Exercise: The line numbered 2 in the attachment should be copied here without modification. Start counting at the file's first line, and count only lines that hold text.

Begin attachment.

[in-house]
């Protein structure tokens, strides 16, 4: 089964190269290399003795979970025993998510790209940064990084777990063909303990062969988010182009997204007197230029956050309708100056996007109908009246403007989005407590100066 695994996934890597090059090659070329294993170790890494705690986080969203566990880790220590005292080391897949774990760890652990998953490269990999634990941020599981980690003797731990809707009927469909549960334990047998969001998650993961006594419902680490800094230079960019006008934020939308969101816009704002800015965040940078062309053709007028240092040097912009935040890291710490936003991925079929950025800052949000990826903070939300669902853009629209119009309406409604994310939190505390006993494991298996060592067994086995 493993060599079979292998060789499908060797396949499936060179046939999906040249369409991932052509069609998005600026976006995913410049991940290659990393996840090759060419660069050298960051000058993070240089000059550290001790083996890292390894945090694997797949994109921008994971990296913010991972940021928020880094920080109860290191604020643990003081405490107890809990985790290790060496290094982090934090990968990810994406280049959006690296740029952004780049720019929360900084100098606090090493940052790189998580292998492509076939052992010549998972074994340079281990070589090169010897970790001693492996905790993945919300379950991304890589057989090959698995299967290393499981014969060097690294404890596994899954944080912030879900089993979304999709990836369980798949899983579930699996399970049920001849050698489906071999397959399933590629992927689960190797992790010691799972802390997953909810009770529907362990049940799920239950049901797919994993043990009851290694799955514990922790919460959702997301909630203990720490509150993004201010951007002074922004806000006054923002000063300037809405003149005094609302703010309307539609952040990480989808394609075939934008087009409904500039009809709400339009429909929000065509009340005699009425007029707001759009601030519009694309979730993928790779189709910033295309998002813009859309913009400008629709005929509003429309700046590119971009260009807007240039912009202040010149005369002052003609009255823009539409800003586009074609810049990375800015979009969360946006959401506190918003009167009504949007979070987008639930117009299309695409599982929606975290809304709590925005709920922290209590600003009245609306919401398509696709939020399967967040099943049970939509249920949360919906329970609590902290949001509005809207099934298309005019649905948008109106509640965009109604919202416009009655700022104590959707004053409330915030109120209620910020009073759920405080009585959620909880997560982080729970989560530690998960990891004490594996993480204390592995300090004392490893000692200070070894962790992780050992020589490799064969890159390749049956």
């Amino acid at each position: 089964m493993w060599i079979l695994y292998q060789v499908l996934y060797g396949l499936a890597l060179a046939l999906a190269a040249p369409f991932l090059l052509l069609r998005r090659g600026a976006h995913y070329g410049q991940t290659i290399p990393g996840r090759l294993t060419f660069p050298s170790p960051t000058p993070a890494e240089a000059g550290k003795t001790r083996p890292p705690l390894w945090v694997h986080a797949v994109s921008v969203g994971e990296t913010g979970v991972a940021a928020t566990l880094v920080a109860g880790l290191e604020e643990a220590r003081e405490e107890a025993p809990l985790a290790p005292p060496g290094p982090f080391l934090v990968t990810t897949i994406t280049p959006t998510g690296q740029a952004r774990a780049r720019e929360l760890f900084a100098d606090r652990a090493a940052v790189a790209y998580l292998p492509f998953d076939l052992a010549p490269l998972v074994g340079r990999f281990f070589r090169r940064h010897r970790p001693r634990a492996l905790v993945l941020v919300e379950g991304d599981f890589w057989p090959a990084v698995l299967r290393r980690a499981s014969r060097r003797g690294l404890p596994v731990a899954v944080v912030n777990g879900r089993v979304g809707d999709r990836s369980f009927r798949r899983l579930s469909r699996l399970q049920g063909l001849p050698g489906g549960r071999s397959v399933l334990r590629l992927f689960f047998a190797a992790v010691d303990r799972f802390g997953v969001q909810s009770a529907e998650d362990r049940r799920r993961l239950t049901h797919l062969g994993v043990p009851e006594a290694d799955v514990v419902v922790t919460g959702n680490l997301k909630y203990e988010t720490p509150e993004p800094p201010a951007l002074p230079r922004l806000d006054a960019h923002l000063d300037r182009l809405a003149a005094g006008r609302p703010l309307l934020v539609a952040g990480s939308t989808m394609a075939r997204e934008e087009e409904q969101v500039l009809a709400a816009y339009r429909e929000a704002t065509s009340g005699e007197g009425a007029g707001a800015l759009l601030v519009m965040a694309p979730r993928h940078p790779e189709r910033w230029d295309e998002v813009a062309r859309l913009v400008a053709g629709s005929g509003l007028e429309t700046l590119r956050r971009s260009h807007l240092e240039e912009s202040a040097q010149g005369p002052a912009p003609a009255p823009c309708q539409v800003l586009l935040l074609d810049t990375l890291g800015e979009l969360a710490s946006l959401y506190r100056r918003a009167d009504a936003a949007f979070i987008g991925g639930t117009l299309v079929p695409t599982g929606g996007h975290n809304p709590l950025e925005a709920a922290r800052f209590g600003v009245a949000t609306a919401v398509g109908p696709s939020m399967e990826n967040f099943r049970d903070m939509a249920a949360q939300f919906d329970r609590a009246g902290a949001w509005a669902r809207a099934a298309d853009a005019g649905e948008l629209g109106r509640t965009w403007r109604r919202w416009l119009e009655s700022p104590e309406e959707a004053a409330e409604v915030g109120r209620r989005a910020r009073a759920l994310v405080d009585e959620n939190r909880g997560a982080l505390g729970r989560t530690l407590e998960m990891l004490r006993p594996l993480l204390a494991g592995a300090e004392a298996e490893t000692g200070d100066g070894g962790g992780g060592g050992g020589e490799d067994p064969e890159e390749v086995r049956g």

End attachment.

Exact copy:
């Protein structure tokens, strides 16, 4: 089964190269290399003795979970025993998510790209940064990084777990063909303990062969988010182009997204007197230029956050309708100056996007109908009246403007989005407590100066 695994996934890597090059090659070329294993170790890494705690986080969203566990880790220590005292080391897949774990760890652990998953490269990999634990941020599981980690003797731990809707009927469909549960334990047998969001998650993961006594419902680490800094230079960019006008934020939308969101816009704002800015965040940078062309053709007028240092040097912009935040890291710490936003991925079929950025800052949000990826903070939300669902853009629209119009309406409604994310939190505390006993494991298996060592067994086995 493993060599079979292998060789499908060797396949499936060179046939999906040249369409991932052509069609998005600026976006995913410049991940290659990393996840090759060419660069050298960051000058993070240089000059550290001790083996890292390894945090694997797949994109921008994971990296913010991972940021928020880094920080109860290191604020643990003081405490107890809990985790290790060496290094982090934090990968990810994406280049959006690296740029952004780049720019929360900084100098606090090493940052790189998580292998492509076939052992010549998972074994340079281990070589090169010897970790001693492996905790993945919300379950991304890589057989090959698995299967290393499981014969060097690294404890596994899954944080912030879900089993979304999709990836369980798949899983579930699996399970049920001849050698489906071999397959399933590629992927689960190797992790010691799972802390997953909810009770529907362990049940799920239950049901797919994993043990009851290694799955514990922790919460959702997301909630203990720490509150993004201010951007002074922004806000006054923002000063300037809405003149005094609302703010309307539609952040990480989808394609075939934008087009409904500039009809709400339009429909929000065509009340005699009425007029707001759009601030519009694309979730993928790779189709910033295309998002813009859309913009400008629709005929509003429309700046590119971009260009807007240039912009202040010149005369002052003609009255823009539409800003586009074609810049990375800015979009969360946006959401506190918003009167009504949007979070987008639930117009299309695409599982929606975290809304709590925005709920922290209590600003009245609306919401398509696709939020399967967040099943049970939509249920949360919906329970609590902290949001509005809207099934298309005019649905948008109106509640965009109604919202416009009655700022104590959707004053409330915030109120209620910020009073759920405080009585959620909880997560982080729970989560530690998960990891004490594996993480204390592995300090004392490893000692200070070894962790992780050992020589490799064969890159390749049956």